‘Proof’ Statements?

Now, having asserted that the plan paid fees that were unreasonable, the plaintiff notes that the participants as a result “realized lower returns on their investments because they paid higher fund operating expenses”—and that “the clear explanation for this is that Defendants have a flawed and reckless provider selection process that is “tainted by failure of effort, competence, or loyalty.” They go on to claim that “in most years, many of the funds offered to the participants had less expensive share  classes available”—and that “defendant’s use of higher cost share classes[ii] to pay service provider costs  is the most inequitable, inefficient and expensive method available,” that “defendants clearly failed to  use the Plan’s bargaining power to leverage its CSPs to charge lower administrative fees for the Plan participants,” and “…failed to take any or adequate action to monitor, evaluate or reduce their service provider fees….”

They add to their list of assertions by commenting that “defendants may seek to explain that they offered higher cost share classes with higher fee burdens by pointing to the Plan’s ability to use those fees for revenue sharing arrangements. But this does not justify the increased fees and lost returns imposed on Plan participants.” Rather, (and here another assertion emerges), they assert that “empirically speaking, revenue sharing burdens on mutual fund investors are always more costly than the revenue sharing credit offered by the corresponding mutual fund share class.”

They then assert that “defendants did not systemically and regularly review or institute other processes in place to fulfill their continuing obligation to monitor Plan investments and reduce Plan costs, or, in  the alternative, failed to follow the processes…,” offering as evidence their conclusion that “…offering of higher cost share classes as Plan investment options when lower cost options of the same funds were available,” because the comment that “a prudent fiduciary conducting an impartial review of the Plan’s investments would have identified the cheaper share classes available and transferred the Plan’s investments in the above-referenced funds into the lower share  classes at the earliest opportunity.”  Their failure to do so “resulted in millions of dollars of damages to participants,” the suit claims.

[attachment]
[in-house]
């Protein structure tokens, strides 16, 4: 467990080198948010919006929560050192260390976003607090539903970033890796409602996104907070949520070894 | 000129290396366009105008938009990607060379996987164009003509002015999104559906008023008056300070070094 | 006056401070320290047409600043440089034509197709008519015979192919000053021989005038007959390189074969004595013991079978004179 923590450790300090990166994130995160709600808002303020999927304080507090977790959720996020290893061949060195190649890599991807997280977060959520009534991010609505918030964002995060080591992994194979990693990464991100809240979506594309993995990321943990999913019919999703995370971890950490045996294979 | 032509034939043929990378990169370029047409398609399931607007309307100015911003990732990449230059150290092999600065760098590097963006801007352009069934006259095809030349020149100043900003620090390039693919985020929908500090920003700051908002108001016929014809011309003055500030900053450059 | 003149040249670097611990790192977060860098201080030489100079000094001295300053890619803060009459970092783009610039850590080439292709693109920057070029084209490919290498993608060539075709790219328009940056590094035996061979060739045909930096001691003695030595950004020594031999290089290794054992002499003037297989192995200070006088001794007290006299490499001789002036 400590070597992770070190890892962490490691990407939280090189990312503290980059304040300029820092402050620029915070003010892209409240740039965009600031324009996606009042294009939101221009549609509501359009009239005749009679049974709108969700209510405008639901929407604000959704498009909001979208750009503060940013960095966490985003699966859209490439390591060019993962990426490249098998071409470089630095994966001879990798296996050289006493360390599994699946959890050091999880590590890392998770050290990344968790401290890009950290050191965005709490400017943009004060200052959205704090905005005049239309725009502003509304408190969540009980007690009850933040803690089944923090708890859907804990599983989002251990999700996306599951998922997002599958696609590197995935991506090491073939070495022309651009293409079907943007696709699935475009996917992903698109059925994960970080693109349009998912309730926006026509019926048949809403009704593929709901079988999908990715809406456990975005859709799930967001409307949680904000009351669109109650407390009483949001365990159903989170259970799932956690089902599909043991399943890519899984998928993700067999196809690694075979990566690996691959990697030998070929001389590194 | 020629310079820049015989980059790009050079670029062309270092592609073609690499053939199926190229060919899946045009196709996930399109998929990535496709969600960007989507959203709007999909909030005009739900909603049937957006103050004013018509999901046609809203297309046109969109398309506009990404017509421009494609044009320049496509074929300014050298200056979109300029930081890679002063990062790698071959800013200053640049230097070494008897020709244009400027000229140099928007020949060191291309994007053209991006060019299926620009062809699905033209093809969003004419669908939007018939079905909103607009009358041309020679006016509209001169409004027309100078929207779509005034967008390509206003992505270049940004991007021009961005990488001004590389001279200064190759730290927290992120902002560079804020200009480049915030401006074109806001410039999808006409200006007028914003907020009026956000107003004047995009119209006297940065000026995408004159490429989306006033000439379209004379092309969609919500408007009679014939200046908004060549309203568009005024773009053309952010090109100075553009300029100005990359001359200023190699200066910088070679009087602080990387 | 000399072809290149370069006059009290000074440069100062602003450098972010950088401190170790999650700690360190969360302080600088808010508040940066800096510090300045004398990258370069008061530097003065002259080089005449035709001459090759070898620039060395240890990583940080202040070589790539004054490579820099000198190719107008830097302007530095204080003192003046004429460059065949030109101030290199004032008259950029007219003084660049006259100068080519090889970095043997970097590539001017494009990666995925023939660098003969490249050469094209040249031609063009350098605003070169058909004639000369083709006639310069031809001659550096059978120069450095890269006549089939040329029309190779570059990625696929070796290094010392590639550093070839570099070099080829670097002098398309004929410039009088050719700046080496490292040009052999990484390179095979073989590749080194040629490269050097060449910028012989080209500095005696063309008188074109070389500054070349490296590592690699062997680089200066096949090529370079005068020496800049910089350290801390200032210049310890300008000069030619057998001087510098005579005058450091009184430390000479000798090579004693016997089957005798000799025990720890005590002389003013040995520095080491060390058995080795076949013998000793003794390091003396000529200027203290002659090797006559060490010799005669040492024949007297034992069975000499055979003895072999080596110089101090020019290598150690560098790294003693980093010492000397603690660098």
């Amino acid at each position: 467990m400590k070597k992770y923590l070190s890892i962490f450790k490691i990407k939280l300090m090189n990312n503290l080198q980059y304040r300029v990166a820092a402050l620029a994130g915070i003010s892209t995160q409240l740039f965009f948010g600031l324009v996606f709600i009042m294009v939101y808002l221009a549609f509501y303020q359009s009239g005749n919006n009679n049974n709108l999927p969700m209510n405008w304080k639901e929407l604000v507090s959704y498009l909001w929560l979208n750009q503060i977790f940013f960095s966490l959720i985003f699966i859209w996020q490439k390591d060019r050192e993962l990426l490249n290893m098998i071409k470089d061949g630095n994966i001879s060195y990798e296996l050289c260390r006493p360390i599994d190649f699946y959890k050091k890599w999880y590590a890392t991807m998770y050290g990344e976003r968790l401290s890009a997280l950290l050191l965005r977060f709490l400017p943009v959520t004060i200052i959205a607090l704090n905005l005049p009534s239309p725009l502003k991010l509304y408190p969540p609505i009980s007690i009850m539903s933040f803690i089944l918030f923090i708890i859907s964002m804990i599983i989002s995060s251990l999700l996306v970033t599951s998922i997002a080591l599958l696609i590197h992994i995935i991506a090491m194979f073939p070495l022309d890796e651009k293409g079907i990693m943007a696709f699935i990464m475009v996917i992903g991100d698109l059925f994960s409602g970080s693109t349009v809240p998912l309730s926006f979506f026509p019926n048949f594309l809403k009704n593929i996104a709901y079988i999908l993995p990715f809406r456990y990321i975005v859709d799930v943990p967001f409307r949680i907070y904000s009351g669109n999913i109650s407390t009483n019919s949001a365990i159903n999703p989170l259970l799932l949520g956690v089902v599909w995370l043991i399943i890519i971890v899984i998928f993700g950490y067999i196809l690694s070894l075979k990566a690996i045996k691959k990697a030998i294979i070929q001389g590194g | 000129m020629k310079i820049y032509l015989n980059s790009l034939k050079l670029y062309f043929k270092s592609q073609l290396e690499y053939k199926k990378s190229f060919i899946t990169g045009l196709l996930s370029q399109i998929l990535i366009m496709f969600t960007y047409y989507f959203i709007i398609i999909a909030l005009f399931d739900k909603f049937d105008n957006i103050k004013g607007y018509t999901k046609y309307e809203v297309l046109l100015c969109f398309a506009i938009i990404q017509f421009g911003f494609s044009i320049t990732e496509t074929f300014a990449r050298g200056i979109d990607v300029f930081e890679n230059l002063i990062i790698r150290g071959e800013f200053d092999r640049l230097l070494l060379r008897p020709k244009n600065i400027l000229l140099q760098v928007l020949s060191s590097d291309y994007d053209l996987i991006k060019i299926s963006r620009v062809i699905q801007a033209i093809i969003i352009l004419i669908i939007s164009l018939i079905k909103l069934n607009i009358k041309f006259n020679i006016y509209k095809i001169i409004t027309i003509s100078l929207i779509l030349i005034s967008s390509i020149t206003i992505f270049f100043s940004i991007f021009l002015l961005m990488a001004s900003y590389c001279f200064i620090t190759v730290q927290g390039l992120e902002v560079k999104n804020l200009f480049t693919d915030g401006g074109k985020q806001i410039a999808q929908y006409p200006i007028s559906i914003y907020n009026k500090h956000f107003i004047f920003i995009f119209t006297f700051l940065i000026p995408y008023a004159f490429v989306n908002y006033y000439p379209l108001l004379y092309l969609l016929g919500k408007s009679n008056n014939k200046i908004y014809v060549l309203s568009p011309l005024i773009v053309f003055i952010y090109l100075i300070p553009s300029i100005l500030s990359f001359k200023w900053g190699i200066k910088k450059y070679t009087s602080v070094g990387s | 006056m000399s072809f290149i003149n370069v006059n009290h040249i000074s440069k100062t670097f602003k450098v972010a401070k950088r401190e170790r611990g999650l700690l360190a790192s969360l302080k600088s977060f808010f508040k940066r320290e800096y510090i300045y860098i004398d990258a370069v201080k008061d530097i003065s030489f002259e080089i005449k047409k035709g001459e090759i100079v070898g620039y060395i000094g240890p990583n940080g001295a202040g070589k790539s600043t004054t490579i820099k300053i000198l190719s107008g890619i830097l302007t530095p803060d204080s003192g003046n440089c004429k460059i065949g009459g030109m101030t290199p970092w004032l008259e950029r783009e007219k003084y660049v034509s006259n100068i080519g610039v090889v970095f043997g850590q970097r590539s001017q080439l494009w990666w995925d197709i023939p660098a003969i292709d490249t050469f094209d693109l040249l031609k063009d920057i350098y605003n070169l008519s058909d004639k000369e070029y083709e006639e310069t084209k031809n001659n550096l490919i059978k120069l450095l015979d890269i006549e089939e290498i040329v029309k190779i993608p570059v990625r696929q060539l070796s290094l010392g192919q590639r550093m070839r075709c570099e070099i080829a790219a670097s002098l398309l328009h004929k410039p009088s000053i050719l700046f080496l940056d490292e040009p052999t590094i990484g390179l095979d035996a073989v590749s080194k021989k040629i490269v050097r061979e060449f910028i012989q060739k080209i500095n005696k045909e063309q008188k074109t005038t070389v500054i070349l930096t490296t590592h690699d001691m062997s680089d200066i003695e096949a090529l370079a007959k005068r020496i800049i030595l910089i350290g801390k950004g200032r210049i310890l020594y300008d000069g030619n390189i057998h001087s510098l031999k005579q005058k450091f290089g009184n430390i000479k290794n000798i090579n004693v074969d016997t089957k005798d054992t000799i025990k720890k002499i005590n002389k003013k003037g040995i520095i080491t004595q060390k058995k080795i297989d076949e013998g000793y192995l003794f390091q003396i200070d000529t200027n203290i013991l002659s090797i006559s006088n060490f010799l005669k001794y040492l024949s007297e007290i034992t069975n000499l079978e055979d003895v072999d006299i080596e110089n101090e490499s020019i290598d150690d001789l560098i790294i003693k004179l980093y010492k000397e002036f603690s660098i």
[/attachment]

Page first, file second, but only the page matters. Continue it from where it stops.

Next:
Their issues here extend to the stable value offering in the plan—as it was tied to the financial strength of a single insurer (in this case Prudential).

“Because retirement savings in defined contribution plans are intended to grow and compound over the course of the employee participants’ careers, poor investment performance and excessive fees can dramatically reduce the amount of benefits available when the participant is ready to retire,” the suit asserts.

Stay tuned.

Note: In litigation there are always (at least) two sides to every story. However factual it may turn out to be, the initial lawsuit in any action is only one side, and one generally crafted toward a particular result. In our coverage you'll see descriptions of events qualified with statements such as “the suit says,” or “the plaintiffs allege”—and qualifiers should serve as a reminder of that reality.


[i] Plaintiff Gramstad is represented by Christina Humphrey Law PC and Tower Legal Group PC.

[ii] The suit claims that the plan “provided as many as 14 fund choices with clear share class violations,” presenting a table with those numbers, but no real detail.